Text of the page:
Shadow Dragu-Mihai

My comment in your other lounge post duplicating this one.

Jason Parker

Thanks Shane, for the encouraging advice. I'm just putting the finishing touches to my first feature, that we managed to make for less than £10,000 here in the UK. During pre-production, I took it to a producer who had budgeted the film at £100,000 and told me to come back once I had more projects under my belt. But I thought "screw it, I'll make it anyway".

Cherelynn Baker

...and...that's awesome

Vital Butinar

Jason Parker that's great. Congratulations!

I'm just in the process of developing a feature that I'd like to find a creative way to fund.

I actually have some ideas.

Shane Stanley

That is great, Jason and exactly what I’m trying to show here. Wishing you much success with your project and always.

Karen "Kay" Ross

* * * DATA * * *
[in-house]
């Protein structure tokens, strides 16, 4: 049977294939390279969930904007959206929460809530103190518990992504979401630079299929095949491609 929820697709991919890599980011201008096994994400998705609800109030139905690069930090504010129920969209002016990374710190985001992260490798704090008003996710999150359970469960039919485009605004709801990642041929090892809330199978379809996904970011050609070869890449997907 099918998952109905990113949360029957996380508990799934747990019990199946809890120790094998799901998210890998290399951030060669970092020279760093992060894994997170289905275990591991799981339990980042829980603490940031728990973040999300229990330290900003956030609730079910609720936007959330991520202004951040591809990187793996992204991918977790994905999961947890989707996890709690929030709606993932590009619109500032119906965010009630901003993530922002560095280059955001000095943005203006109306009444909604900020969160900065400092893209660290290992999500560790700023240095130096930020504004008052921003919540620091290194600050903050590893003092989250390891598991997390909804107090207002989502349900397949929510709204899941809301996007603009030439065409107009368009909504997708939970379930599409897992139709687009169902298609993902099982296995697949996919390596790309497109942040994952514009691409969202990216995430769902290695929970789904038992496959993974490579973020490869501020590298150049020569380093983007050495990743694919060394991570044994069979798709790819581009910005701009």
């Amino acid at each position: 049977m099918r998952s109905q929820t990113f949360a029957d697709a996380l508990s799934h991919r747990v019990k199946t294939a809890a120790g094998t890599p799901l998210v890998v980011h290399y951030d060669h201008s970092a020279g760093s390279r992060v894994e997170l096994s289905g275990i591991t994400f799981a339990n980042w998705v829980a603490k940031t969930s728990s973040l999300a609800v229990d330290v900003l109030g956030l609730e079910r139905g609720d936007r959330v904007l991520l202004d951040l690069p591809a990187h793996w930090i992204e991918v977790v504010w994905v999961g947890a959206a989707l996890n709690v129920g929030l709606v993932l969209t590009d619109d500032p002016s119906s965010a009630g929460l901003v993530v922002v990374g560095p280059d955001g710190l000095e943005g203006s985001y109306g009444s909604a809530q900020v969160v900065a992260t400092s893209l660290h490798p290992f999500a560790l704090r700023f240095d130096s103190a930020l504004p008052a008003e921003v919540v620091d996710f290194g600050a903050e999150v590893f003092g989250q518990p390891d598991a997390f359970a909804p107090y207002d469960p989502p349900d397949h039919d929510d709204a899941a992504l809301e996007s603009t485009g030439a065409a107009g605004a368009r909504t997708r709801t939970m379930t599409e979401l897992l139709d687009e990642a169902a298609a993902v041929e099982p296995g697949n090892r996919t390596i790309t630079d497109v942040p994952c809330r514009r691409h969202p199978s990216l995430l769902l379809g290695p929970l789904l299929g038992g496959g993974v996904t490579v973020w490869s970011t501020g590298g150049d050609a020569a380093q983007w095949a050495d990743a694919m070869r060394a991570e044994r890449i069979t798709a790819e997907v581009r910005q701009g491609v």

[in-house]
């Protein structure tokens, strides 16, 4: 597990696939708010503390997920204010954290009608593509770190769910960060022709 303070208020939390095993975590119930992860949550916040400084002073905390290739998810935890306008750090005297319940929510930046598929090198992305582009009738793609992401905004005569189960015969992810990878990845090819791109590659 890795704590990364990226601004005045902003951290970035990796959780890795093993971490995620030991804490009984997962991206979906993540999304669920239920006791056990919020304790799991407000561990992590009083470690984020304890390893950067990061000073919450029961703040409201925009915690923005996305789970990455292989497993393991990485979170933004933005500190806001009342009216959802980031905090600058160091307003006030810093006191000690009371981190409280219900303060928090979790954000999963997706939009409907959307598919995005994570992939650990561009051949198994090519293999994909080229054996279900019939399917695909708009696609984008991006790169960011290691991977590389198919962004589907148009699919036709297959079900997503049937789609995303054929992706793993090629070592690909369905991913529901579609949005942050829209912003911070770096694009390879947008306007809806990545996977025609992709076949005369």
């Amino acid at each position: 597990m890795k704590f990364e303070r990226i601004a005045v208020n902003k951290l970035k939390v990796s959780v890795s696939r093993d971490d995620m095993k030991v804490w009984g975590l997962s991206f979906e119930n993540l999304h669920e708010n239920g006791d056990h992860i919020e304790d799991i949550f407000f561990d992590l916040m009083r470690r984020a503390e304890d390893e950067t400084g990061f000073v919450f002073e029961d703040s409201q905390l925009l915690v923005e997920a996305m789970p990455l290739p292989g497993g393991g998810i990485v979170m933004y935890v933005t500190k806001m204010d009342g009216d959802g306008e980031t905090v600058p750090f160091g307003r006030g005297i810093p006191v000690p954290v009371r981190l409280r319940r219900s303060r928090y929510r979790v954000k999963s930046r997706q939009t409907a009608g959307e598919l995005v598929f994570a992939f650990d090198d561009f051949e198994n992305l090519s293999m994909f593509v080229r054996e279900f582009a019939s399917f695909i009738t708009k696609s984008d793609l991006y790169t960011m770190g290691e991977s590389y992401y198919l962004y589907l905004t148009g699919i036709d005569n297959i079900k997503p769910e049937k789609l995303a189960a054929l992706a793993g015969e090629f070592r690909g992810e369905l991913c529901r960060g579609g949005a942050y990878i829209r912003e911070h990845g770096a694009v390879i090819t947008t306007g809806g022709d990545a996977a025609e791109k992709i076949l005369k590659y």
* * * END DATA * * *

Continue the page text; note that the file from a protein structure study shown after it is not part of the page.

Love, love, LOVE this! I think part of the voice of fear that creeps into our creative process comes in the guise as practicality. For me, it's the human resource. I miss having a posse, like what I formed when I was in film school. We'd get together regularly and write, shoot, edit. Being surrounded by those "why not" people really helped to put to bed that nagging "practical" voice. I really feel strong, like I don't worry about the money, when I have my people, ya know?

Michael LaVoie

Curious, At this producing seminar, did you touch on whether presales for 1-3M indies is still a viable component of production financing? Assuming you have some relevant names and faces of course. Who are some of the main distributors still striking deals like that where they can engage in preselling foreign and domestic rights and advance you some of that for the actual budget when your budget is Tier 0? Or is that totally unheard of now? If there are some distributors that do production financing at that level, I'm sure many people here including myself would love to know.